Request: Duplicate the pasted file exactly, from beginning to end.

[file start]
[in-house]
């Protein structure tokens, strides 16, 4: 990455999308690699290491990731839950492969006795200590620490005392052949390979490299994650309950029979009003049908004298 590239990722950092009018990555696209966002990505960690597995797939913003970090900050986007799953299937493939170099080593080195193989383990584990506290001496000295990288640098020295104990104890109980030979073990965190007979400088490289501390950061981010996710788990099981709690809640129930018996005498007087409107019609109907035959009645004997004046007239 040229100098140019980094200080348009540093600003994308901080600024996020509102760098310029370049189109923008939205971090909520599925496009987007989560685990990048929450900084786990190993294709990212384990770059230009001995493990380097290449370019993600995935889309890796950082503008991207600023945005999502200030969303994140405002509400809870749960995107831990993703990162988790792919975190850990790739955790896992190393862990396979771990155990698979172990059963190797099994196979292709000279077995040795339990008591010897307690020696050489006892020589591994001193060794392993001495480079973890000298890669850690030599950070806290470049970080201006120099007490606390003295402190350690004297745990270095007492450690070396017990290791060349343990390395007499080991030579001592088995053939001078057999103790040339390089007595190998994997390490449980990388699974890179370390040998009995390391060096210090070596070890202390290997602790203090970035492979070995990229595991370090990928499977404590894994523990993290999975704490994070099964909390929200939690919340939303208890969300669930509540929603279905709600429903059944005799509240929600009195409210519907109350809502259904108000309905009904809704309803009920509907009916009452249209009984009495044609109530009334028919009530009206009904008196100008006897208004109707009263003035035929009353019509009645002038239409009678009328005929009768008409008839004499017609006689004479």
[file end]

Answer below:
[in-house]
């Protein structure tokens, strides 16, 4: 990455999308690699290491990731839950492969006795200590620490005392052949390979490299994650309950029979009003049908004298 590239990722950092009018990555696209966002990505960690597995797939913003970090900050986007799953299937493939170099080593080195193989383990584990506290001496000295990288640098020295104990104890109980030979073990965190007979400088490289501390950061981010996710788990099981709690809640129930018996005498007087409107019609109907035959009645004997004046007239 040229100098140019980094200080348009540093600003994308901080600024996020509102760098310029370049189109923008939205971090909520599925496009987007989560685990990048929450900084786990190993294709990212384990770059230009001995493990380097290449370019993600995935889309890796950082503008991207600023945005999502200030969303994140405002509400809870749960995107831990993703990162988790792919975190850990790739955790896992190393862990396979771990155990698979172990059963190797099994196979292709000279077995040795339990008591010897307690020696050489006892020589591994001193060794392993001495480079973890000298890669850690030599950070806290470049970080201006120099007490606390003295402190350690004297745990270095007492450690070396017990290791060349343990390395007499080991030579001592088995053939001078057999103790040339390089007595190998994997390490449980990388699974890179370390040998009995390391060096210090070596070890202390290997602790203090970035492979070995990229595991370090990928499977404590894994523990993290999975704490994070099964909390929200939690919340939303208890969300669930509540929603279905709600429903059944005799509240929600009195409210519907109350809502259904108000309905009904809704309803009920509907009916009452249209009984009495044609109530009334028919009530009206009904008196100008006897208004109707009263003035035929009353019509009645002038239409009678009328005929009768008409008839004499017609006689004479």